Because of the price, I settled on the far cheaper Dwarf 2 (above, on the left)
What the Dwarf has over the Vespera is:
- Size and weight – much smaller, much lighter – 1.2kg vs 5kg.
- Versatile – the Dwarf has dual optics, Tele and Wide, and is designed as both an electronic telescope and a day-time auto-tracking camera.
- Price – the basic Dwarf 2 package is £369. Only slightly more expensive than a single Vespera filter. The Dwarf 2 deluxe is £479, and includes a spare battery, a filter holder and 3 filters. Furthermore, the filter holder takes standard 1.25″ filters, from anywhere. Both packages also include a mini-tripod (it will also fit any standard tripod), a 64Gb SD Card and a nice kit bag.
For me, that came under the category “worth a punt”. So I ordered the Dwarf 2.
After 12 days it arrived from China, and it is wonderful. I haven’t had more than a play with it yet, and have no impressive imaged from it, but I already know I am going to have fun with it.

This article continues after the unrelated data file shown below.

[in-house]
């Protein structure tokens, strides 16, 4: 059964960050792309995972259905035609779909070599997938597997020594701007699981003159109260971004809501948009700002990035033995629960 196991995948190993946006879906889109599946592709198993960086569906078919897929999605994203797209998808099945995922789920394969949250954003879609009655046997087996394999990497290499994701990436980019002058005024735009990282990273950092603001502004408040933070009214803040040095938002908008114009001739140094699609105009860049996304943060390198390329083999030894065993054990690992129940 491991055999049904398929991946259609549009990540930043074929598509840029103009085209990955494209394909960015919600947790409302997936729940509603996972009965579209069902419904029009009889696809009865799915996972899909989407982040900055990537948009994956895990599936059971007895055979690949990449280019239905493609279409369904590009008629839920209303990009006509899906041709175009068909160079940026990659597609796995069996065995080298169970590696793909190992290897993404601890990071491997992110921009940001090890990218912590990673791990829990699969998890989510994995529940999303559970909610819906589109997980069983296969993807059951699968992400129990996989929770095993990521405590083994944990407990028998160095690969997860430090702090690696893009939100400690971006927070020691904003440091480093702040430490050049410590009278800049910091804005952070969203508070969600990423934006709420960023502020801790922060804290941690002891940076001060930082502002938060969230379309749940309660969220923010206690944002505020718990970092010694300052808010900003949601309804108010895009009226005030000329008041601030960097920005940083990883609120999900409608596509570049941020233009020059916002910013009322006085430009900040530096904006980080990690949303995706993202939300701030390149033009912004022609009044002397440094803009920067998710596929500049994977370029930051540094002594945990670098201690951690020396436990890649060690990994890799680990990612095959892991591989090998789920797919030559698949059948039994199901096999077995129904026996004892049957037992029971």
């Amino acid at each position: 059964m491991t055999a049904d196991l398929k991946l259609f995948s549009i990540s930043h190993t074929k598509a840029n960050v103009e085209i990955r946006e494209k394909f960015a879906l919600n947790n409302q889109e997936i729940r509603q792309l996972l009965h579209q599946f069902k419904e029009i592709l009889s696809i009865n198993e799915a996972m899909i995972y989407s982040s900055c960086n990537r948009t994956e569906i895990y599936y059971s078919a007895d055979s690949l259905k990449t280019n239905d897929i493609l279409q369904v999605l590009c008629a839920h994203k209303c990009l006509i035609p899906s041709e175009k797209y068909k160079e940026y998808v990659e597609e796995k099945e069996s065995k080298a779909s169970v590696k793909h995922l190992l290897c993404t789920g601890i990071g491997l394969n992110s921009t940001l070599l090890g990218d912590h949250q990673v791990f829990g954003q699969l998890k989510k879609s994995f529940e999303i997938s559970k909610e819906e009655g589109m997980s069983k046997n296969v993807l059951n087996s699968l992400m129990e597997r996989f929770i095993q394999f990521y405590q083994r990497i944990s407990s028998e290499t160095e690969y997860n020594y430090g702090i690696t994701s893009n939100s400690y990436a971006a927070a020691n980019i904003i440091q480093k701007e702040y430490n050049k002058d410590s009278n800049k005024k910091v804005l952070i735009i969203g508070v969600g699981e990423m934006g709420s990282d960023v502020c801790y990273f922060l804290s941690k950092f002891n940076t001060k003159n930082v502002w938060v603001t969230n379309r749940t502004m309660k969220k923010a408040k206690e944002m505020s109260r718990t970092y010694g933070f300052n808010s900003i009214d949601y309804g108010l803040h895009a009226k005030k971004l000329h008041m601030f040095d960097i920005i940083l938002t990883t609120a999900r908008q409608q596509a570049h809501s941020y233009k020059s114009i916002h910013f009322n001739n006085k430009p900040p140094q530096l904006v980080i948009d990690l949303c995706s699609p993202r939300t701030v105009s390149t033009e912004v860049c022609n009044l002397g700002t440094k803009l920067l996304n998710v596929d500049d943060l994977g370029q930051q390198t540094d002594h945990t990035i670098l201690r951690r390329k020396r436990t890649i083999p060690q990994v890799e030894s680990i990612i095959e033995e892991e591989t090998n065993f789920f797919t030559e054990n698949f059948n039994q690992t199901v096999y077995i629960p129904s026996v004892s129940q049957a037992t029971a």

But it doesn’t end there. Only days after the Dwarf arrived, I learned that Clinton Cameras had reduced the Vespera further – the original price £2200, the price I first saw £1750, the new price £1299!
It seemed stupid to order a second Smart Telescope, but that is what I did, and it arrived yesterday.
So I now have two very different Smart Telescopes – the Vespera a very slick commercial model and the Dwarf 2 being a kind of hobbyist device, born from Kickstarter and listening to the users for suggestions on how to improve it. I think I have room in my life for both of them – the Dwarf 2 is ridiculously portable, and can go anywhere I go. There is an optional backpack for the Vespera, but I am not planning to get that – the Vespera is going to be my back-yard scope, and the box it came in is well made and protective. It even has a handle!
Of course, apart from my very first night with the Dwarf 2, it has been overcast skies ever since!